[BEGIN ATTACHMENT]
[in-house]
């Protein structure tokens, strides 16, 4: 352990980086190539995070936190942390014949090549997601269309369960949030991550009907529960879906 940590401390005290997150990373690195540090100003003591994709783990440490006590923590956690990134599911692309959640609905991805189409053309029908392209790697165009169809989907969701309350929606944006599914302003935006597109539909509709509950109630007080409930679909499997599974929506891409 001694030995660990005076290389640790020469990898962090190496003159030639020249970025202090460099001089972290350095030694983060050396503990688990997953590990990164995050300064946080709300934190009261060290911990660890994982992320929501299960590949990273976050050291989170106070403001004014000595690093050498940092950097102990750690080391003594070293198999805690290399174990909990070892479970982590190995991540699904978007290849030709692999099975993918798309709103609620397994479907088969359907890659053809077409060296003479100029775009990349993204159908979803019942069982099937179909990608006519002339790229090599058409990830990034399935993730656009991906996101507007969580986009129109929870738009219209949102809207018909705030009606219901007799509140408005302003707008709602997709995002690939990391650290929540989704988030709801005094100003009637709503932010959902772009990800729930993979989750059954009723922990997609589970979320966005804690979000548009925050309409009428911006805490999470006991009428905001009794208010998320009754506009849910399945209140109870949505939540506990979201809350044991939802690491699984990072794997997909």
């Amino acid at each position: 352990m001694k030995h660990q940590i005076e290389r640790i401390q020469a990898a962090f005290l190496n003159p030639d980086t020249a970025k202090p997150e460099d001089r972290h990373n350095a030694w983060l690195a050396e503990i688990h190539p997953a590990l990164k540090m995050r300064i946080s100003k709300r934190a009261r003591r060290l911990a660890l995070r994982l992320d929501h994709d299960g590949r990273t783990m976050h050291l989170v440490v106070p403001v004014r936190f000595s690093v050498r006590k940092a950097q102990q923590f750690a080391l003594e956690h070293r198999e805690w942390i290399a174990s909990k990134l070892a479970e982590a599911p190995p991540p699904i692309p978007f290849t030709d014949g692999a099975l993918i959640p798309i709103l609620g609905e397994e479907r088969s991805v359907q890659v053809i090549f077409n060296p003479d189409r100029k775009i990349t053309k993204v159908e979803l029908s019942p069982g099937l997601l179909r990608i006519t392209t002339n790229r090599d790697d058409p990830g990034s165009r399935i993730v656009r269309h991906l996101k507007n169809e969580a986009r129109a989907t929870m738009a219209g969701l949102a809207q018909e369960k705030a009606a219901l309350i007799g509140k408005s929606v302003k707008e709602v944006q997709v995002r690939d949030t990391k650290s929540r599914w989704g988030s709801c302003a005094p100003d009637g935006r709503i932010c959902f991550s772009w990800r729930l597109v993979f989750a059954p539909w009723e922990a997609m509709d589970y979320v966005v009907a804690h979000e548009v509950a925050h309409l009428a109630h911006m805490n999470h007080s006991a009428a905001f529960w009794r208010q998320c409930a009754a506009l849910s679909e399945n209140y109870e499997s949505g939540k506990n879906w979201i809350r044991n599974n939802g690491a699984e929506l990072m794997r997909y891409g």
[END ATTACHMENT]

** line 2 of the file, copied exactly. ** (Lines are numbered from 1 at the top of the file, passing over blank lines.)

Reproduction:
């Protein structure tokens, strides 16, 4: 352990980086190539995070936190942390014949090549997601269309369960949030991550009907529960879906 940590401390005290997150990373690195540090100003003591994709783990440490006590923590956690990134599911692309959640609905991805189409053309029908392209790697165009169809989907969701309350929606944006599914302003935006597109539909509709509950109630007080409930679909499997599974929506891409 001694030995660990005076290389640790020469990898962090190496003159030639020249970025202090460099001089972290350095030694983060050396503990688990997953590990990164995050300064946080709300934190009261060290911990660890994982992320929501299960590949990273976050050291989170106070403001004014000595690093050498940092950097102990750690080391003594070293198999805690290399174990909990070892479970982590190995991540699904978007290849030709692999099975993918798309709103609620397994479907088969359907890659053809077409060296003479100029775009990349993204159908979803019942069982099937179909990608006519002339790229090599058409990830990034399935993730656009991906996101507007969580986009129109929870738009219209949102809207018909705030009606219901007799509140408005302003707008709602997709995002690939990391650290929540989704988030709801005094100003009637709503932010959902772009990800729930993979989750059954009723922990997609589970979320966005804690979000548009925050309409009428911006805490999470006991009428905001009794208010998320009754506009849910399945209140109870949505939540506990979201809350044991939802690491699984990072794997997909």